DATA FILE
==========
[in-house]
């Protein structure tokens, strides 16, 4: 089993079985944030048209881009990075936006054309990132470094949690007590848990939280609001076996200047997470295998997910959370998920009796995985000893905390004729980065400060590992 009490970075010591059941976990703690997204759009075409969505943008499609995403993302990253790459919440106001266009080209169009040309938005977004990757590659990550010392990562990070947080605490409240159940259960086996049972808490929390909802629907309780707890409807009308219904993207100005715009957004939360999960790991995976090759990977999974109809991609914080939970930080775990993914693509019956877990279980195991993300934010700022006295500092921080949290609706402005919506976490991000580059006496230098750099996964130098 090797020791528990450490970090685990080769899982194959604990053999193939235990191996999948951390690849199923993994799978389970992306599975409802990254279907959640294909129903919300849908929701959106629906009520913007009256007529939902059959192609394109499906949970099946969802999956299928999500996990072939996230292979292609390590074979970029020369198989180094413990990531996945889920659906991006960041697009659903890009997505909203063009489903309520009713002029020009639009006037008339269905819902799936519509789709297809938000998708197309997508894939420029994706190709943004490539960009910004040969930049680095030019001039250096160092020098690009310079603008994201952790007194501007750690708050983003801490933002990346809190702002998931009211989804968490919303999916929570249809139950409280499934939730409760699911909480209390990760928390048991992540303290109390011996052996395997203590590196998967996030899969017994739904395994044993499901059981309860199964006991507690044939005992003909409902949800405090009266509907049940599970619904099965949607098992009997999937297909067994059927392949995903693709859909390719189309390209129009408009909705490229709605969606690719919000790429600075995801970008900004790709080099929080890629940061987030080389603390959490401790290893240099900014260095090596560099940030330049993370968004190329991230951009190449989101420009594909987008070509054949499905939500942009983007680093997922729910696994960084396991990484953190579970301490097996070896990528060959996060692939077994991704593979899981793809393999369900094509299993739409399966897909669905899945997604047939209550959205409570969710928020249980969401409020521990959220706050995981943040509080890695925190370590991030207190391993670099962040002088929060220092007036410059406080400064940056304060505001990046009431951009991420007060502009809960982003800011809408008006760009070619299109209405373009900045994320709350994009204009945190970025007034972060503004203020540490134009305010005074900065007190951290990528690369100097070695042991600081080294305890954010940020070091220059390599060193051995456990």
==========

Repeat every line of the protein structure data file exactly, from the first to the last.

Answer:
[in-house]
């Protein structure tokens, strides 16, 4: 089993079985944030048209881009990075936006054309990132470094949690007590848990939280609001076996200047997470295998997910959370998920009796995985000893905390004729980065400060590992 009490970075010591059941976990703690997204759009075409969505943008499609995403993302990253790459919440106001266009080209169009040309938005977004990757590659990550010392990562990070947080605490409240159940259960086996049972808490929390909802629907309780707890409807009308219904993207100005715009957004939360999960790991995976090759990977999974109809991609914080939970930080775990993914693509019956877990279980195991993300934010700022006295500092921080949290609706402005919506976490991000580059006496230098750099996964130098 090797020791528990450490970090685990080769899982194959604990053999193939235990191996999948951390690849199923993994799978389970992306599975409802990254279907959640294909129903919300849908929701959106629906009520913007009256007529939902059959192609394109499906949970099946969802999956299928999500996990072939996230292979292609390590074979970029020369198989180094413990990531996945889920659906991006960041697009659903890009997505909203063009489903309520009713002029020009639009006037008339269905819902799936519509789709297809938000998708197309997508894939420029994706190709943004490539960009910004040969930049680095030019001039250096160092020098690009310079603008994201952790007194501007750690708050983003801490933002990346809190702002998931009211989804968490919303999916929570249809139950409280499934939730409760699911909480209390990760928390048991992540303290109390011996052996395997203590590196998967996030899969017994739904395994044993499901059981309860199964006991507690044939005992003909409902949800405090009266509907049940599970619904099965949607098992009997999937297909067994059927392949995903693709859909390719189309390209129009408009909705490229709605969606690719919000790429600075995801970008900004790709080099929080890629940061987030080389603390959490401790290893240099900014260095090596560099940030330049993370968004190329991230951009190449989101420009594909987008070509054949499905939500942009983007680093997922729910696994960084396991990484953190579970301490097996070896990528060959996060692939077994991704593979899981793809393999369900094509299993739409399966897909669905899945997604047939209550959205409570969710928020249980969401409020521990959220706050995981943040509080890695925190370590991030207190391993670099962040002088929060220092007036410059406080400064940056304060505001990046009431951009991420007060502009809960982003800011809408008006760009070619299109209405373009900045994320709350994009204009945190970025007034972060503004203020540490134009305010005074900065007190951290990528690369100097070695042991600081080294305890954010940020070091220059390599060193051995456990």